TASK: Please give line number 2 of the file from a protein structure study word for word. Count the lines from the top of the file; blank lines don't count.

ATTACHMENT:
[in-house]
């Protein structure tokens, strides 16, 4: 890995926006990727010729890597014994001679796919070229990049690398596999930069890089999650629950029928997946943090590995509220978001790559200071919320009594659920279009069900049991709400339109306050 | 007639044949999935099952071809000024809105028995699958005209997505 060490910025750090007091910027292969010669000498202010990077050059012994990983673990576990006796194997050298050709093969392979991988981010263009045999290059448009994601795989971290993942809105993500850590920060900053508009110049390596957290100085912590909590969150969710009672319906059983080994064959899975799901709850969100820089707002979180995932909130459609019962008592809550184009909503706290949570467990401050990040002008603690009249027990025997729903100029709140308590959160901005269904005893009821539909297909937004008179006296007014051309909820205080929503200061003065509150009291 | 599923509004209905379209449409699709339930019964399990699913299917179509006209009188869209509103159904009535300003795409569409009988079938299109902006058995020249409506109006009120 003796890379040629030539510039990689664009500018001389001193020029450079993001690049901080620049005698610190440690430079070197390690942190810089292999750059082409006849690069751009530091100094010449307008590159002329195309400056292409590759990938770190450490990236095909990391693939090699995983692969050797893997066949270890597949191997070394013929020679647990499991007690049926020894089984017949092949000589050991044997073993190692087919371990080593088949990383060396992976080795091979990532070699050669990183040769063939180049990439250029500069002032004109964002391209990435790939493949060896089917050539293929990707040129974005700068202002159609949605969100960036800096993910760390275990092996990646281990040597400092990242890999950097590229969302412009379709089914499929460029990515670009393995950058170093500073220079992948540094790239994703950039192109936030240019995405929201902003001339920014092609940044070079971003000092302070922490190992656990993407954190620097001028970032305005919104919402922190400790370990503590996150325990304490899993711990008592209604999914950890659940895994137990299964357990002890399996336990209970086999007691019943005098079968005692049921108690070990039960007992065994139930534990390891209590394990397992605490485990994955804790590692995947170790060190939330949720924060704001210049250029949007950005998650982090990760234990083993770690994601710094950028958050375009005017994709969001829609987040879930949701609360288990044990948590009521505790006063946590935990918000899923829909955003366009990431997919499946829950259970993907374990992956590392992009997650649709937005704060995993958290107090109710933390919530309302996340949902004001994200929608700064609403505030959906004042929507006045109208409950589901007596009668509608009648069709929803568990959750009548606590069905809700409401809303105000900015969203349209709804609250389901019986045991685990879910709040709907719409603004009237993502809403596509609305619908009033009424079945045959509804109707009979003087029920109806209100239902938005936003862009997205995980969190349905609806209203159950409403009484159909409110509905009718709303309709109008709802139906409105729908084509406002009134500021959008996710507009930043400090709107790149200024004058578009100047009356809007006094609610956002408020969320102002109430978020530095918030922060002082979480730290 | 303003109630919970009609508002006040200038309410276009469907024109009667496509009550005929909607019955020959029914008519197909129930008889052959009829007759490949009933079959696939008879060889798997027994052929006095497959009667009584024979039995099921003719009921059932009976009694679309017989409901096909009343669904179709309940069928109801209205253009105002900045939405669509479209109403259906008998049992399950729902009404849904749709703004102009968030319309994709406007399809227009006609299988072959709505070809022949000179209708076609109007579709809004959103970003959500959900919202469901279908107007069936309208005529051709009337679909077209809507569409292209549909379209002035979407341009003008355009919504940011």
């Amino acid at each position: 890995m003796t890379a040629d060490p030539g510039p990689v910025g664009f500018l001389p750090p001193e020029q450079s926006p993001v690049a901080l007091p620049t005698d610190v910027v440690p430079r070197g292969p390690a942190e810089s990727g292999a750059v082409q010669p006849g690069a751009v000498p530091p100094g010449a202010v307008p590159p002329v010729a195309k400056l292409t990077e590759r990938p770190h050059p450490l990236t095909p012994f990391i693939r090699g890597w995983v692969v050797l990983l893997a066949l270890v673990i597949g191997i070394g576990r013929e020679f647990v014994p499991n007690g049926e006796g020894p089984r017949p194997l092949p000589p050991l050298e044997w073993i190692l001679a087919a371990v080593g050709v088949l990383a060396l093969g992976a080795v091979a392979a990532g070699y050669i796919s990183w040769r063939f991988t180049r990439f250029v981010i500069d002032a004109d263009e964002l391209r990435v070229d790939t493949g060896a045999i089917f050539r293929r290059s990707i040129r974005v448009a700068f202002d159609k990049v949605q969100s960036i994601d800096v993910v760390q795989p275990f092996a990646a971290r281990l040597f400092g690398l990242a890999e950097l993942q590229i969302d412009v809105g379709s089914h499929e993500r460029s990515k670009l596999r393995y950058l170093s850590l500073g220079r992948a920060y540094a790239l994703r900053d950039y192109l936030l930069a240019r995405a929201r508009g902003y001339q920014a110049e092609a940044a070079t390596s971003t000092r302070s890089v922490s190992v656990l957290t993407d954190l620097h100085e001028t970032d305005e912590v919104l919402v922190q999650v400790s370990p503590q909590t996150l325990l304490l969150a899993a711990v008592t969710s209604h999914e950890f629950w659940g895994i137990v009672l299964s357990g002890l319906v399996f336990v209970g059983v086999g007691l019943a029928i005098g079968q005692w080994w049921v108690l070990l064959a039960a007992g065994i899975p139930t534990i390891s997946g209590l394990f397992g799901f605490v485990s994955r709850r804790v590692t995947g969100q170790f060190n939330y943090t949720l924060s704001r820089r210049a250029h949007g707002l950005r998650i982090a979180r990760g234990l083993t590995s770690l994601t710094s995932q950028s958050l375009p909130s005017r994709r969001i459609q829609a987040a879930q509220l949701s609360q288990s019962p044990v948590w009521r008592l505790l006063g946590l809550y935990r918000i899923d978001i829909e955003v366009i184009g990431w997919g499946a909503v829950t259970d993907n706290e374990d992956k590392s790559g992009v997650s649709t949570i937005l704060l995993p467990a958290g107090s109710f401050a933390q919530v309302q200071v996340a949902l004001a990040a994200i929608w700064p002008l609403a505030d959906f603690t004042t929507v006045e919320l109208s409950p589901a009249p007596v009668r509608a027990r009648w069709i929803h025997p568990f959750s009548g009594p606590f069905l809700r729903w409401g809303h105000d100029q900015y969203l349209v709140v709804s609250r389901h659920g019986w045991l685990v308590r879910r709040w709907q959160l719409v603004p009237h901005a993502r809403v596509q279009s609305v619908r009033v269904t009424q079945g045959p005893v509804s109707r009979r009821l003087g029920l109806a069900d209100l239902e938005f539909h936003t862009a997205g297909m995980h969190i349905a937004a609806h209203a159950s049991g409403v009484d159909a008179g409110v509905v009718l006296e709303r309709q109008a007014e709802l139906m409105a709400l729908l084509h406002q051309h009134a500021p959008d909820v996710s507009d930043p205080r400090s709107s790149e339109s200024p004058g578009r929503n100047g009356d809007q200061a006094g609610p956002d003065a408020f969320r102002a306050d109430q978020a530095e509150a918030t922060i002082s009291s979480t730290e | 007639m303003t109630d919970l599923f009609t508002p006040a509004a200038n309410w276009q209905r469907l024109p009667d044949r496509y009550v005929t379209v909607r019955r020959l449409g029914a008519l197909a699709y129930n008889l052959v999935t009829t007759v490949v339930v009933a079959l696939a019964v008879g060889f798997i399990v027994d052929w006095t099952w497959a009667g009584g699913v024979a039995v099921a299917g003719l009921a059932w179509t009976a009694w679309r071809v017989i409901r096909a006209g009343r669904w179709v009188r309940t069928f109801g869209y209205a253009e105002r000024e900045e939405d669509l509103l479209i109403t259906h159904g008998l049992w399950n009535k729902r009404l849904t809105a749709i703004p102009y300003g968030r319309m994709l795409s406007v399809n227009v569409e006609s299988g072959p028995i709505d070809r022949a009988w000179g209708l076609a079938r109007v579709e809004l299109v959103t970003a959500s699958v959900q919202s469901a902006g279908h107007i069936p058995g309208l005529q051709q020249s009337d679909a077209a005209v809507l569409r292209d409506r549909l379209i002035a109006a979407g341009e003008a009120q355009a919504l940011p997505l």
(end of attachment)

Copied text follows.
């Protein structure tokens, strides 16, 4: 890995926006990727010729890597014994001679796919070229990049690398596999930069890089999650629950029928997946943090590995509220978001790559200071919320009594659920279009069900049991709400339109306050 | 007639044949999935099952071809000024809105028995699958005209997505 060490910025750090007091910027292969010669000498202010990077050059012994990983673990576990006796194997050298050709093969392979991988981010263009045999290059448009994601795989971290993942809105993500850590920060900053508009110049390596957290100085912590909590969150969710009672319906059983080994064959899975799901709850969100820089707002979180995932909130459609019962008592809550184009909503706290949570467990401050990040002008603690009249027990025997729903100029709140308590959160901005269904005893009821539909297909937004008179006296007014051309909820205080929503200061003065509150009291 | 599923509004209905379209449409699709339930019964399990699913299917179509006209009188869209509103159904009535300003795409569409009988079938299109902006058995020249409506109006009120 003796890379040629030539510039990689664009500018001389001193020029450079993001690049901080620049005698610190440690430079070197390690942190810089292999750059082409006849690069751009530091100094010449307008590159002329195309400056292409590759990938770190450490990236095909990391693939090699995983692969050797893997066949270890597949191997070394013929020679647990499991007690049926020894089984017949092949000589050991044997073993190692087919371990080593088949990383060396992976080795091979990532070699050669990183040769063939180049990439250029500069002032004109964002391209990435790939493949060896089917050539293929990707040129974005700068202002159609949605969100960036800096993910760390275990092996990646281990040597400092990242890999950097590229969302412009379709089914499929460029990515670009393995950058170093500073220079992948540094790239994703950039192109936030240019995405929201902003001339920014092609940044070079971003000092302070922490190992656990993407954190620097001028970032305005919104919402922190400790370990503590996150325990304490899993711990008592209604999914950890659940895994137990299964357990002890399996336990209970086999007691019943005098079968005692049921108690070990039960007992065994139930534990390891209590394990397992605490485990994955804790590692995947170790060190939330949720924060704001210049250029949007950005998650982090990760234990083993770690994601710094950028958050375009005017994709969001829609987040879930949701609360288990044990948590009521505790006063946590935990918000899923829909955003366009990431997919499946829950259970993907374990992956590392992009997650649709937005704060995993958290107090109710933390919530309302996340949902004001994200929608700064609403505030959906004042929507006045109208409950589901007596009668509608009648069709929803568990959750009548606590069905809700409401809303105000900015969203349209709804609250389901019986045991685990879910709040709907719409603004009237993502809403596509609305619908009033009424079945045959509804109707009979003087029920109806209100239902938005936003862009997205995980969190349905609806209203159950409403009484159909409110509905009718709303309709109008709802139906409105729908084509406002009134500021959008996710507009930043400090709107790149200024004058578009100047009356809007006094609610956002408020969320102002109430978020530095918030922060002082979480730290 | 303003109630919970009609508002006040200038309410276009469907024109009667496509009550005929909607019955020959029914008519197909129930008889052959009829007759490949009933079959696939008879060889798997027994052929006095497959009667009584024979039995099921003719009921059932009976009694679309017989409901096909009343669904179709309940069928109801209205253009105002900045939405669509479209109403259906008998049992399950729902009404849904749709703004102009968030319309994709406007399809227009006609299988072959709505070809022949000179209708076609109007579709809004959103970003959500959900919202469901279908107007069936309208005529051709009337679909077209809507569409292209549909379209002035979407341009003008355009919504940011």